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Peer-to-Peer Asking: It’s Not About Dollars, It’s About Change

We’ve been training some amazing boards to go out and ask for large campaign gifts. And we always make the point that a peer-to-peer ask is best.

The peer-to-peer ask is one of the bedrocks of best fundraising practice. An ask is more effective if it comes from someone who already supports the organization as a volunteer.

It’s often thought of as a strategy that only some organizations can implement, however. There’s definitely a perception that peer-to-peer fundraising only happens between wealthy people. And that if your organization doesn’t have the support of the top-notch philanthropists to ask other top philanthropists in town, you’re out of luck.

But, if that’s your view, I challenge you to think differently. Peer-to-peer fundraising can work for any organization, at any level. Being a peer in social change means that people share the same sense of commitment, not the same bank balance.

Being a peer isn’t about being the same age, looking the same, or having the same social profile. Being a peer is about shared passion.

You, no doubt, have stellar peer-to-peer fundraisers among your donors that you could activate right now in your community.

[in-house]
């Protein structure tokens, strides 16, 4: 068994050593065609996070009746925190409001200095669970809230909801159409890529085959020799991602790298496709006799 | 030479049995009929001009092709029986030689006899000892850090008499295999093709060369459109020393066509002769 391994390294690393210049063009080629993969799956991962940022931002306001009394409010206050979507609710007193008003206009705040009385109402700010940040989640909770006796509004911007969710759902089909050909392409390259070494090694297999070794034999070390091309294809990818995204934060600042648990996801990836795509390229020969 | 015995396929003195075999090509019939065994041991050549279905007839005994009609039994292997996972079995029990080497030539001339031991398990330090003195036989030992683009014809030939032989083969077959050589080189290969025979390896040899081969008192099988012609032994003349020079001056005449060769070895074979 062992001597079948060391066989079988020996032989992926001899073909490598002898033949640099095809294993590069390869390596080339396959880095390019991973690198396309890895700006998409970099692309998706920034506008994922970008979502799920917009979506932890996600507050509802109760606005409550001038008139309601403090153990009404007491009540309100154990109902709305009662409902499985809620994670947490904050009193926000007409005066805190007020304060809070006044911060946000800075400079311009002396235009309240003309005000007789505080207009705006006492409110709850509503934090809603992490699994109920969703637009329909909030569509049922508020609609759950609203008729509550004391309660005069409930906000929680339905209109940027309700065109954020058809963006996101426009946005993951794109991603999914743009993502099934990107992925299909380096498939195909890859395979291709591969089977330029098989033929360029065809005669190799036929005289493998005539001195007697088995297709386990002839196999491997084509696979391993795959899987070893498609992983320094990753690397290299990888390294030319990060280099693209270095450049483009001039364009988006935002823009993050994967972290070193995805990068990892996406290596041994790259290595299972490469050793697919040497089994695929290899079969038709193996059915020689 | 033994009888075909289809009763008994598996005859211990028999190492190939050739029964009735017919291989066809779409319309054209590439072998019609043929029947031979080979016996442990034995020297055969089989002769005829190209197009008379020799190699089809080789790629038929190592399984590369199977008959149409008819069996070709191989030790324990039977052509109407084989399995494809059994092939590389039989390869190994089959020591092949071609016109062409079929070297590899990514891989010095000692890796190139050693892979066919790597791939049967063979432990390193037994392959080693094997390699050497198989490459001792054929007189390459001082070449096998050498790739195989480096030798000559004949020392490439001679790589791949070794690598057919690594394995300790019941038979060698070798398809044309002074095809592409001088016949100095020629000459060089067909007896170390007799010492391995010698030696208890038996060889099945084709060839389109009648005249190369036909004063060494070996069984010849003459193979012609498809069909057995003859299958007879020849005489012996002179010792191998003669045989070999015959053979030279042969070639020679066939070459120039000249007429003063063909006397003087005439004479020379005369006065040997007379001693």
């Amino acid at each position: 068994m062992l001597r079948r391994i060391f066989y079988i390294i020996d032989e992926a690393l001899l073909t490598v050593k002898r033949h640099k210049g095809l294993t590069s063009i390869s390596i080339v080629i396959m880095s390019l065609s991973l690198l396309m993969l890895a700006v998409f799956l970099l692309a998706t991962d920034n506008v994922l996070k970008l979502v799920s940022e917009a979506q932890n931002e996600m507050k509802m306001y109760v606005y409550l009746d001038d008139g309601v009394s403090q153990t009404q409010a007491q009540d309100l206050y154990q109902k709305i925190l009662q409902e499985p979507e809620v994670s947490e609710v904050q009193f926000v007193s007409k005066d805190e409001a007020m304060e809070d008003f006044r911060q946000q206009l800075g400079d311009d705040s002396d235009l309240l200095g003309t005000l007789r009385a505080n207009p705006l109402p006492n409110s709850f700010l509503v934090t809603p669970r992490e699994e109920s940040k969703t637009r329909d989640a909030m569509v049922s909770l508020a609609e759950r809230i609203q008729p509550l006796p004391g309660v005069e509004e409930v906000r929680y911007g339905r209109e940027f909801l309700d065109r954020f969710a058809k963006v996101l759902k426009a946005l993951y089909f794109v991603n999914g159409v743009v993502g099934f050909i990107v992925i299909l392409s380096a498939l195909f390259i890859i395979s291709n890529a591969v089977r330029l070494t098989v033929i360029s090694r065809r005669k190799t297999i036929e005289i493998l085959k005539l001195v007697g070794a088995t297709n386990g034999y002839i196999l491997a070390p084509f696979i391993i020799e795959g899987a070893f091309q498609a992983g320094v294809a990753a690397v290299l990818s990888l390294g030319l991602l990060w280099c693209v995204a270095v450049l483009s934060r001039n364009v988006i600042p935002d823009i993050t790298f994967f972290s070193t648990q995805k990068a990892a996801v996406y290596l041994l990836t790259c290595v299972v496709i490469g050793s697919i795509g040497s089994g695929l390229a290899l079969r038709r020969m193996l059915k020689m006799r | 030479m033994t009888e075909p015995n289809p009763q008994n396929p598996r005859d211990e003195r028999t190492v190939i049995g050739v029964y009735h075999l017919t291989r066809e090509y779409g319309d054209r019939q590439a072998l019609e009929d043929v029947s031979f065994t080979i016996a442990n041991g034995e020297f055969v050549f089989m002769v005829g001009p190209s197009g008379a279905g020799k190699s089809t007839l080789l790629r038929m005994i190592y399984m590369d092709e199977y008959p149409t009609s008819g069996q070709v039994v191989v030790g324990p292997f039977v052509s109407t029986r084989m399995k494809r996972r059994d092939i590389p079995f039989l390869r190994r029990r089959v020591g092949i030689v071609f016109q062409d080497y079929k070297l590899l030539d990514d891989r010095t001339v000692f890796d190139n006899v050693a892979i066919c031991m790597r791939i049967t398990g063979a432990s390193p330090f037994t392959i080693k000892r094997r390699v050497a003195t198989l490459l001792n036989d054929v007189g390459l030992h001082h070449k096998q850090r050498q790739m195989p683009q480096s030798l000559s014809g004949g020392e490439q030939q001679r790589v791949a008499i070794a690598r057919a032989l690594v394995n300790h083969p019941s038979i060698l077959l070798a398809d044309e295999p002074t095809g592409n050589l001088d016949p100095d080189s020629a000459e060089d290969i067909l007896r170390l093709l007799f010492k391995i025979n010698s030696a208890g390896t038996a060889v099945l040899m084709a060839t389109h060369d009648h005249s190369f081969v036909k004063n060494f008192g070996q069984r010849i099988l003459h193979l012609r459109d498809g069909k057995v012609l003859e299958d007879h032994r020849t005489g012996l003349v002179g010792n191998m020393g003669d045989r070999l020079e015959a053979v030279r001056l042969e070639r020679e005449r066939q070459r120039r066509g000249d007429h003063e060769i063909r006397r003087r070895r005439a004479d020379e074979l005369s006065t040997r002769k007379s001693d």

Promising peer-to-peer fundraisers only need to have three characteristics:

  1. They made a gift of significance. This doesn’t necessarily mean a gift with lots of zeroes. This means a gift that took a leap of faith for the individual personally.
  2. They have passion for the organization and a desire to spread it. Your best peer askers will want to share the joy they get from being part of your organization.
  3. They are willing to talk about the significance of their own support in their lives with others.

The appeal is simple, and it isn’t about money. “I care about this cause deeply and I’ve made a gift that is a real stretch for me. I give not only my dollars, but my volunteer time as well. Will you join me?”

How can you connect your most devoted donors across the giving spectrum to foster an exchange of ideas and generate resources? How can you re-organize your thinking to harness those with the most passion to make your case in the community?

Is your old-school conception of peer-to-peer fundraising getting in the way?


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